Most recruiters view their candidates' resumes as their most valuable asset. However, the value of a resume is never fixed; it rises and falls depending on how it's used.
In my own practice as a retained recruiter, I place a minimal value on the resume to qualify a candidate in the eyes of a hiring manager. Assuming I correctly understand the qualities my client is looking for, and I find a person who meets the specs, then my presentation - or "submission" - of the candidate will result in an interview.
By comparison to recruiters who might send as many as 10 resumes and hope and pray that a certain percentage will pass muster, my submission-to-sendout ratio is one to one. In fact, I generally don't even send a resume to the employer until after I've presented the person over the phone and schedule a phone, Skype or face-to-face interview.
I've found that the more value you give the resume in the submission stage, the more it drains the perception of your value as a recruiter. After all, your job is to successfully identify, recruit and screen candidates. By definition, anyone you refer should be qualified to interview. So if you delegate to the resume the job that you should be doing, you diminish your role in the process and the power you have to influence decisions.
If resumes become the sole currency of your service, you run the risk of resume inflation. Similar to a government printing more and more money to cover its debt, recruiters who send lots and lots of resumes tend to get trapped in a downward spiral in which they commoditize their candidates to the point that none of them have any value. To me, the strategy of "You don't like the 10 resumes I sent last week? I'll just send you 10 more" is unsustainable.
Managing your Resume Assets
The resume, however, is still valuable in the placement process. And I confess to spending a fair amount of time and effort in making sure each of my candidate's resumes functions brilliantly in three different ways.
The first is to verify the information I've shared with the employer. For example, if I've sold the employer on the fact that the candidate has an advanced degree or has extensive experience in industrial automation or has successfully launched new products, then my client's level of confidence will only rise as a result of seeing these accomplishments clearly documented on the resume.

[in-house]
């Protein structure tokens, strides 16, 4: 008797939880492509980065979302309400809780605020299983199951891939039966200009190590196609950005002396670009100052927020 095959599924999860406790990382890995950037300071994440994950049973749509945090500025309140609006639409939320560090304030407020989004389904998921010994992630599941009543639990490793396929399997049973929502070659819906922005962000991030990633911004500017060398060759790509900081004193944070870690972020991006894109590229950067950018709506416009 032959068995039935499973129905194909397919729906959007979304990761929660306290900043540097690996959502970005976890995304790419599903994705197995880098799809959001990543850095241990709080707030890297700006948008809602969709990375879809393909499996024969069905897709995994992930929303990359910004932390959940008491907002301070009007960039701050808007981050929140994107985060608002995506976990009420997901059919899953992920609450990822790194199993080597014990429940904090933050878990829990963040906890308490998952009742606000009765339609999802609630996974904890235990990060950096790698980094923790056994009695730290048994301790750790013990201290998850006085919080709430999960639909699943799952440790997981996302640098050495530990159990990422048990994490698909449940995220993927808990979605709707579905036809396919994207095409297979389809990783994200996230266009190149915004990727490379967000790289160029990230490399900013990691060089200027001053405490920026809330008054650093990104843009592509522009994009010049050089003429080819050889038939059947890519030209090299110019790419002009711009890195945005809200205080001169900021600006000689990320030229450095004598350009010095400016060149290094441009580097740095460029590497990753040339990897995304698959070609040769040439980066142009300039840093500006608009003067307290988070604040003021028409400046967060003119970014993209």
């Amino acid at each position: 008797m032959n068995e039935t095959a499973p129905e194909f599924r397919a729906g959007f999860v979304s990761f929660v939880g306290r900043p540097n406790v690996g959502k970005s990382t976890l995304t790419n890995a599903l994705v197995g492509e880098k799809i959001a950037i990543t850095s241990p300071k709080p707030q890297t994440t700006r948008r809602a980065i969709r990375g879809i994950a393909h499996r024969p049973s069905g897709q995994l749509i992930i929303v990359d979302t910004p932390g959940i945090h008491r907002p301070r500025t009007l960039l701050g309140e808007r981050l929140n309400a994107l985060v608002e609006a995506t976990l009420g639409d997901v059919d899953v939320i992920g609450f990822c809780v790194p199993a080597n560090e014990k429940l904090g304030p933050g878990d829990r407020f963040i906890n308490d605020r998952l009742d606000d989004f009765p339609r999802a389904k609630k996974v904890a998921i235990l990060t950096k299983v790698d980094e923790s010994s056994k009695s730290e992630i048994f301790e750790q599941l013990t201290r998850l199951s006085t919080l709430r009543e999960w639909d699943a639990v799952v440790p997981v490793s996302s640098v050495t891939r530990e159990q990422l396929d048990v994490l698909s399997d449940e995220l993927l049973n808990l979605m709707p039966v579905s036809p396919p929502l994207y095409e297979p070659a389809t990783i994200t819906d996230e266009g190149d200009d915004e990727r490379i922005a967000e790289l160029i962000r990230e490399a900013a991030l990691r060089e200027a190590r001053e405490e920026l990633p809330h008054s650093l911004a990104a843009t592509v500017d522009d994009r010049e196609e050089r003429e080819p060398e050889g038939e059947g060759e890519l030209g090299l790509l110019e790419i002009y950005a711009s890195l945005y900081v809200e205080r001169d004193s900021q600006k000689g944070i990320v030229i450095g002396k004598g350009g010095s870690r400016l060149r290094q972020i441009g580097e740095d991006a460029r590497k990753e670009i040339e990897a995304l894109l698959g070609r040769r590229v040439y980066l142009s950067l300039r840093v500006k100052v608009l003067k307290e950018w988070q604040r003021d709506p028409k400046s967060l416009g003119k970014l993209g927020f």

The second function of a resume is to "stage" the candidate, which is a term I borrowed from the world of real estate. When you stage a property, it means that you take an empty shell of a house and dress it up with fresh paint, stylish furniture and accessories so that it sparkles when shown to a prospective buyer.
And so it is when you stage a candidate by associating the person with a resume that's easy on the eyes and pops with relevant, powerful information. By creating an attractive first impression, you set an expectation of excellence. If the resume is really superlative, it can result in "resume love," in which the employer falls head over heels in love with the candidate's resume to such an extent that the interview becomes a mere formality.
The third function of a resume is to prep the candidate and the employer for their interview. By getting the candidate to edit, add and delete the content of the resume, it helps jar his memory and reconfirm his accomplishments. And it gives the employer a foundation upon which to build a set of useful questions.
We know that resumes are woven into our daily lives. The question is whether they're an asset or a liability. Simply put, that all depends on how you use them.
- Bill Radin
Bill Radin is one of the most popular and highly regarded trainers in the recruiting industry, and has trained many of the largest independent and franchised recruiting organizations, including Management Recruiters, Dunhill, Sanford Rose, Snelling and Fortune Personnel. His speaking engagements include the NAPS national conference, the annual Kennedy Conference, and dozens of state association meetings and network conventions, including Top Echelon and Splits.org. The Radin Report is published monthly.